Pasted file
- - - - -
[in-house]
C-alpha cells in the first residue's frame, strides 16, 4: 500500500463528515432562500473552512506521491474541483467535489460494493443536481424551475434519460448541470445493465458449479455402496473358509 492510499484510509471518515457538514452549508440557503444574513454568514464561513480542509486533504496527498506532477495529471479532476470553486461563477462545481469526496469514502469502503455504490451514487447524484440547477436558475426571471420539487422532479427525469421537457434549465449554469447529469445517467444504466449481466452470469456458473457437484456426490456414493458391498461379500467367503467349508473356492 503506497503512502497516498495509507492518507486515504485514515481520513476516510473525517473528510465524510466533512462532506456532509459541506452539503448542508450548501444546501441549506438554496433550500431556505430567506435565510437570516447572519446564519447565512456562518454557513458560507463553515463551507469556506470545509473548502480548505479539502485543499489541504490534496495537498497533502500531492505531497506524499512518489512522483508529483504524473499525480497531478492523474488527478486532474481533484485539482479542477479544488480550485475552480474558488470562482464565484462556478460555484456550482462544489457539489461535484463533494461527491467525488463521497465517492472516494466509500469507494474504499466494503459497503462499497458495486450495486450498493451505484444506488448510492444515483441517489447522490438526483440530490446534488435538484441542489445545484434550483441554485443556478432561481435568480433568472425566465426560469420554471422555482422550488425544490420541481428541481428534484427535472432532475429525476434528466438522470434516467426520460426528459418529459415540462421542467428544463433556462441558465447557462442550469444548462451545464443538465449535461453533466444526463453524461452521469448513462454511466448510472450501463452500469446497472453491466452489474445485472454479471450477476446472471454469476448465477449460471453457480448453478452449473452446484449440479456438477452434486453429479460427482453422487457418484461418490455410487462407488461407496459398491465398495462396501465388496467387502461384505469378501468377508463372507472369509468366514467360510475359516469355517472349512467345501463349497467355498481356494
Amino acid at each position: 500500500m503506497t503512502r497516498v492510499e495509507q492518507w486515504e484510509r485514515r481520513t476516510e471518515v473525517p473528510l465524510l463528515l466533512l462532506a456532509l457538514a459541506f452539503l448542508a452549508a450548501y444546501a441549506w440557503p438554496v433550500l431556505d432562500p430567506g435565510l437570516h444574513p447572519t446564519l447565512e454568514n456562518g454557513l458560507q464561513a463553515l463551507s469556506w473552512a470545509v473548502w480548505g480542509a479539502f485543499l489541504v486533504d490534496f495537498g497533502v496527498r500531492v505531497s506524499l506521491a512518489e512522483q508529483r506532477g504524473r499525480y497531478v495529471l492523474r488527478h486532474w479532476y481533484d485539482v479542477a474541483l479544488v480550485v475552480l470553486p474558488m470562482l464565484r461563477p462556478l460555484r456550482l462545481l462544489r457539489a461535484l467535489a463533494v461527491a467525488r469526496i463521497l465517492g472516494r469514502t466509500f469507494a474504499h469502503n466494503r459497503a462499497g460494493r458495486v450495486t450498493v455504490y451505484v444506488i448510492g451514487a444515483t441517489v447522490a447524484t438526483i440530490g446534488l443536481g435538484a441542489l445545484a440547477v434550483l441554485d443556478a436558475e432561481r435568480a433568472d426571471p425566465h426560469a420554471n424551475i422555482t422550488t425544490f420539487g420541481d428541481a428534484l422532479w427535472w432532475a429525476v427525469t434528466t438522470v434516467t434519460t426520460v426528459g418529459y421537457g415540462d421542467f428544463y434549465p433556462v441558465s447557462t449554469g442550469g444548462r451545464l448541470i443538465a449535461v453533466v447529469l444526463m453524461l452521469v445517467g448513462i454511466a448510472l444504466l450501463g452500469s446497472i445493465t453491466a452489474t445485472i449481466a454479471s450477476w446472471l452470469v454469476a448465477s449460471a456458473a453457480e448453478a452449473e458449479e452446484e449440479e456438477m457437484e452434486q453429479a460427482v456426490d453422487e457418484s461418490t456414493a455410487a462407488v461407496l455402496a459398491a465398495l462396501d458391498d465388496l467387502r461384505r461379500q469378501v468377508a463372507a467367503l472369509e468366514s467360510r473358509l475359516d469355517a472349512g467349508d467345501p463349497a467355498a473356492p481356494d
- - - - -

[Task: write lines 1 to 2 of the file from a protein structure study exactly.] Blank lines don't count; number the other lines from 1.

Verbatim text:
[in-house]
C-alpha cells in the first residue's frame, strides 16, 4: 500500500463528515432562500473552512506521491474541483467535489460494493443536481424551475434519460448541470445493465458449479455402496473358509 492510499484510509471518515457538514452549508440557503444574513454568514464561513480542509486533504496527498506532477495529471479532476470553486461563477462545481469526496469514502469502503455504490451514487447524484440547477436558475426571471420539487422532479427525469421537457434549465449554469447529469445517467444504466449481466452470469456458473457437484456426490456414493458391498461379500467367503467349508473356492 503506497503512502497516498495509507492518507486515504485514515481520513476516510473525517473528510465524510466533512462532506456532509459541506452539503448542508450548501444546501441549506438554496433550500431556505430567506435565510437570516447572519446564519447565512456562518454557513458560507463553515463551507469556506470545509473548502480548505479539502485543499489541504490534496495537498497533502500531492505531497506524499512518489512522483508529483504524473499525480497531478492523474488527478486532474481533484485539482479542477479544488480550485475552480474558488470562482464565484462556478460555484456550482462544489457539489461535484463533494461527491467525488463521497465517492472516494466509500469507494474504499466494503459497503462499497458495486450495486450498493451505484444506488448510492444515483441517489447522490438526483440530490446534488435538484441542489445545484434550483441554485443556478432561481435568480433568472425566465426560469420554471422555482422550488425544490420541481428541481428534484427535472432532475429525476434528466438522470434516467426520460426528459418529459415540462421542467428544463433556462441558465447557462442550469444548462451545464443538465449535461453533466444526463453524461452521469448513462454511466448510472450501463452500469446497472453491466452489474445485472454479471450477476446472471454469476448465477449460471453457480448453478452449473452446484449440479456438477452434486453429479460427482453422487457418484461418490455410487462407488461407496459398491465398495462396501465388496467387502461384505469378501468377508463372507472369509468366514467360510475359516469355517472349512467345501463349497467355498481356494